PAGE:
By Dan Rankin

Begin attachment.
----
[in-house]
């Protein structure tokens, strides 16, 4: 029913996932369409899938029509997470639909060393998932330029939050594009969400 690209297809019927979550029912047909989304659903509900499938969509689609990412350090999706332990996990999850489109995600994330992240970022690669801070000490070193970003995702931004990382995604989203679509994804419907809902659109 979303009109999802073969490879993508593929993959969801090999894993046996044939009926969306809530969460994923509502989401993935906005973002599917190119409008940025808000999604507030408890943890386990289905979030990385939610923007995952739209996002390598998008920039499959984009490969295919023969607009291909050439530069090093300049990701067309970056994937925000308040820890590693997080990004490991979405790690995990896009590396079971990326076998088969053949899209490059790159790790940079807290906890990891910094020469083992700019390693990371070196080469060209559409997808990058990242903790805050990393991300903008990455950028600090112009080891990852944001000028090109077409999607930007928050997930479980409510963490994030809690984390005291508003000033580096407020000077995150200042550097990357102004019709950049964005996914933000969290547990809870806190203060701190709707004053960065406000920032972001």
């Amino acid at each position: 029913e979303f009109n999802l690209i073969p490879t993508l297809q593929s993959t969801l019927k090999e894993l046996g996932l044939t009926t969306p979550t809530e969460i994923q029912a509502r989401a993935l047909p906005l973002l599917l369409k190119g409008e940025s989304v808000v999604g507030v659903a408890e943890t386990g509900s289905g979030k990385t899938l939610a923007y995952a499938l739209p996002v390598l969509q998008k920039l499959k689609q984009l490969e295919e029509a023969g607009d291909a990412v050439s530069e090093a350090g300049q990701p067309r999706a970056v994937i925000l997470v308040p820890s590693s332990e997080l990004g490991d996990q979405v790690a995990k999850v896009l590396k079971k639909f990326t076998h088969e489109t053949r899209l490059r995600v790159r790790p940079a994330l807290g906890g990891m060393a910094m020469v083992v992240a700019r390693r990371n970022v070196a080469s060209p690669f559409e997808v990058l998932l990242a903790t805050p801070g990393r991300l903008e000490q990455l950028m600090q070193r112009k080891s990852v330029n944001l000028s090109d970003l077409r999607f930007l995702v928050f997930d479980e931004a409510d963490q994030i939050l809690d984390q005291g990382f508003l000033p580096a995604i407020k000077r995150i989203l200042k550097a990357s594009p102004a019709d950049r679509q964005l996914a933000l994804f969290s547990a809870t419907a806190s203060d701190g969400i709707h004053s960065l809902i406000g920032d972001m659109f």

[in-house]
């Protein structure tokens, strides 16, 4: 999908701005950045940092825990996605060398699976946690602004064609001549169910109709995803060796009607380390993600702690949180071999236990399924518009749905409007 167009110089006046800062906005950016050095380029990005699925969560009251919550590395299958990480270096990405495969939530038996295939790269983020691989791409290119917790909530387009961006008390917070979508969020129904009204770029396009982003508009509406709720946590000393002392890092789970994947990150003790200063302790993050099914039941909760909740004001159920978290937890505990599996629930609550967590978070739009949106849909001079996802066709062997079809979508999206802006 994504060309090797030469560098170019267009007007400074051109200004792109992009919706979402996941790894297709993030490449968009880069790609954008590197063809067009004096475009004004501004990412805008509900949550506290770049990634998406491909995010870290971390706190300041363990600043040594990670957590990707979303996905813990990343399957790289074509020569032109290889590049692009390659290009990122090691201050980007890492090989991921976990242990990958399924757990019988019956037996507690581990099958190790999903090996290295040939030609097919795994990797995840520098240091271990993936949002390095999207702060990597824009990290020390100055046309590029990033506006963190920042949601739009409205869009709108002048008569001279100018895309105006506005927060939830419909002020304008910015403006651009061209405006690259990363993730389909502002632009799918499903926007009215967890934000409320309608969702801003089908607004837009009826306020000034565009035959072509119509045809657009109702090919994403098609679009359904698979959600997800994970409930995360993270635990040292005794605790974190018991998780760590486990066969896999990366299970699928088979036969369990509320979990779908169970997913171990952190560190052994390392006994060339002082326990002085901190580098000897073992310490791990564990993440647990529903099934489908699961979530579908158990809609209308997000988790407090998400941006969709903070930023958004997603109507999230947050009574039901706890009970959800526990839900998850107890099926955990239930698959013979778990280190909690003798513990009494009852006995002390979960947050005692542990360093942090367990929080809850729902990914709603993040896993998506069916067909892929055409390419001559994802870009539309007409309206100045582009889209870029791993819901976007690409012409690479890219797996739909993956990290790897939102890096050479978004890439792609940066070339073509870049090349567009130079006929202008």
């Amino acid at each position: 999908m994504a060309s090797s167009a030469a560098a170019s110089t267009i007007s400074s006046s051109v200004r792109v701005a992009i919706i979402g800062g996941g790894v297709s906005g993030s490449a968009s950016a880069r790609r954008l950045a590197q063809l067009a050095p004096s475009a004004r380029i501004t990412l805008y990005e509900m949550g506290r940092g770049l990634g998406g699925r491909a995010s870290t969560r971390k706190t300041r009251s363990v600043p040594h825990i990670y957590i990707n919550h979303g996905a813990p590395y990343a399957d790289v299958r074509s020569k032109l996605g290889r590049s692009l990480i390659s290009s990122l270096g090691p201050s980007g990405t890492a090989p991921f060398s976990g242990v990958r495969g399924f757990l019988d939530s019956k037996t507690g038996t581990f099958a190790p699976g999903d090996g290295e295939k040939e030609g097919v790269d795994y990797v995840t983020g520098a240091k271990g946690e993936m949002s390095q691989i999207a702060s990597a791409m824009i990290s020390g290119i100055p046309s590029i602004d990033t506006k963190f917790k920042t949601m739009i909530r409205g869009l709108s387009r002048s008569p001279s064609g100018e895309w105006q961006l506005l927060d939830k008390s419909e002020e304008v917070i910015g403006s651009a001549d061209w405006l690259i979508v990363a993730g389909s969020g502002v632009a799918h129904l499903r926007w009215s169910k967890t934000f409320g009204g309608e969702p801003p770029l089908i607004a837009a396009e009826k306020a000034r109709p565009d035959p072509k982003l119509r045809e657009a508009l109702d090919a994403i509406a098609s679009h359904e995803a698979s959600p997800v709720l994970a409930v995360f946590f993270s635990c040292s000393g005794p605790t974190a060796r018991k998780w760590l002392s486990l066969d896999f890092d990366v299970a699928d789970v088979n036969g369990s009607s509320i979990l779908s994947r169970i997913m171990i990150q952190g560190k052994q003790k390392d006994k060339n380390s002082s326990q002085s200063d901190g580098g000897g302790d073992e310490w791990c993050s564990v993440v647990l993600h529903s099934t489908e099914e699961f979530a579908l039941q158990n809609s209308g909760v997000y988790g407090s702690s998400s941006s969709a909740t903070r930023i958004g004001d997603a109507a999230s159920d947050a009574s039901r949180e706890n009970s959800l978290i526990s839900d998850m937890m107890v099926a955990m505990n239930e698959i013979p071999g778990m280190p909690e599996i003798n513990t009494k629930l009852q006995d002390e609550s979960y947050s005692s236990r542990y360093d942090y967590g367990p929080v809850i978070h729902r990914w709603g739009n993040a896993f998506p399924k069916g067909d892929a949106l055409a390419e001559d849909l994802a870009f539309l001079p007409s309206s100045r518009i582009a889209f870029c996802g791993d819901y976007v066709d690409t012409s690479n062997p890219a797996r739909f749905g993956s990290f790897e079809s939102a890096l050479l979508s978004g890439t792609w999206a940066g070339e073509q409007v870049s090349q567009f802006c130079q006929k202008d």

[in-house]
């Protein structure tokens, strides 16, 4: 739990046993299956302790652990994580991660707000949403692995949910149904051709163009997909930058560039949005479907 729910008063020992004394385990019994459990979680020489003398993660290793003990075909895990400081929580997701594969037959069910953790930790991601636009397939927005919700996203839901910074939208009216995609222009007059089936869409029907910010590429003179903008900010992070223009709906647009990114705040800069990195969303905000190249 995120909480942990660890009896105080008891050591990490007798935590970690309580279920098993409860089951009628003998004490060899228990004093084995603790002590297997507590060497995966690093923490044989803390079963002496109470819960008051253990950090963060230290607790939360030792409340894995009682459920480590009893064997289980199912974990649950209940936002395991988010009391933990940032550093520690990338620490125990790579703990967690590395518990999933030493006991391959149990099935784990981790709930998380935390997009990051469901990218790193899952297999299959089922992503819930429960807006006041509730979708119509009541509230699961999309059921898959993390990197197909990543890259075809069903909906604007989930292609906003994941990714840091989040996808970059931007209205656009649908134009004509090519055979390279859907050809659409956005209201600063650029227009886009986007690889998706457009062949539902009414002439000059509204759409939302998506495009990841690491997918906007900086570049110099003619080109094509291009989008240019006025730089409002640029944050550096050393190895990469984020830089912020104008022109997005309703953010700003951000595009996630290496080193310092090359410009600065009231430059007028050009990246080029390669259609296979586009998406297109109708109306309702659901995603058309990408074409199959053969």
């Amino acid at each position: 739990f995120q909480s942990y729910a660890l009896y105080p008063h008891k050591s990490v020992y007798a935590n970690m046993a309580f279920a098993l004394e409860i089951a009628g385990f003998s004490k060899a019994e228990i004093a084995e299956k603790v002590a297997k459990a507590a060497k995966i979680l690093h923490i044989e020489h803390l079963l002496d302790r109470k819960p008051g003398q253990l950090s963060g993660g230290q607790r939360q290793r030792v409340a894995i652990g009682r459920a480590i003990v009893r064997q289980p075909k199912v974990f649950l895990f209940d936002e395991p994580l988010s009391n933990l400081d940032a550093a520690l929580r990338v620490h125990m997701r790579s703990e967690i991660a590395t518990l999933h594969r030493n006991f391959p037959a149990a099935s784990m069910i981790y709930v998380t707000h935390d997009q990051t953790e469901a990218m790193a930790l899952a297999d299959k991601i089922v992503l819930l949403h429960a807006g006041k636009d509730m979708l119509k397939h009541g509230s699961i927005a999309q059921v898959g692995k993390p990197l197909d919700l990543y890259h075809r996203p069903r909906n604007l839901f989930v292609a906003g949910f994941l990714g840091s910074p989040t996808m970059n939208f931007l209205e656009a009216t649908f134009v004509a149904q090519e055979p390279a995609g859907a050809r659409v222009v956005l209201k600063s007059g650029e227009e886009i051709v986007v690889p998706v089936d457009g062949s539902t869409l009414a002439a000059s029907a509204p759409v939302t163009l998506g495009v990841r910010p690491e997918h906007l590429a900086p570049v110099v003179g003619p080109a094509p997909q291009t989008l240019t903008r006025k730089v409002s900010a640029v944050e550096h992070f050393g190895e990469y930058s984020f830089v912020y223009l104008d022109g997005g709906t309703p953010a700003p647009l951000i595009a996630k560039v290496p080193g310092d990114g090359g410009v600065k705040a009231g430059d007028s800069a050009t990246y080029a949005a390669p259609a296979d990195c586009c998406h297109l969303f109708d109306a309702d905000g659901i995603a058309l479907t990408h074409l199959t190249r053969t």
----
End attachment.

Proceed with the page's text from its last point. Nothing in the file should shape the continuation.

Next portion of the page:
1873 – The White Star steamer RMS Atlantic sinks off the coast of Nova Scotia, killing over 500 people – In early April over 100 years ago, a White Star ocean liner bound for New York sunk off the coast of Canada’s Atlantic provinces, and hundreds of people drowned. This may sound like an account of the infamous Titanic disaster, but it is also an accurate description of the fate of the RMS Atlantic. The White Star Line was first founded in Liverpool, England in 1845, and acquired its first steamship in 1863. The company went bankrupt and, in 1868, White Star was bought by the wealthy Thomas Ismay, whose son Joseph survived the Titanic’s maiden voyage. The ill-fated Atlantic was one of White Star’s original six “Oceanic” class liners, which, beginning in 1871, operated between New York and Liverpool. It was over 400 feet in length, and could carry over 1,100 passengers. In 1873, the Atlantic was en route for New York on its 19th voyage when, low on coal and in the middle of a vicious storm, the crew decided to divert course to Halifax to make port. However, attempting to enter Halifax Harbour the ship drifted miles off course due to poor visibility and, around 3:00 am on this date in 1873, struck rocks and sank in shallow waters off the coast of Nova Scotia. Though they were quite close to shore, most of the people on board drowned. All 156 women on board died, as did all but one of the 189 children. Around 540 people died in all, leaving only 371 survivors. A Canadian inquiry into the disaster blamed the captain and crew for committing serious navigational errors, and apparently failing to notice a nearby lighthouse, although a British Board of Trade investigation cleared the company. The sinking of the Atlantic was, at the time, the worst North Atlantic civilian maritime disaster of the 19th Century, and remained the worst disaster for the White Star Line until the sinking of the Titanic 39 years later. Artifacts from the wreck, which still lies, heavily fragmented, less than 60 feet below the surface near Halifax, can be seen in the city’s Maritime Museum of the Atlantic.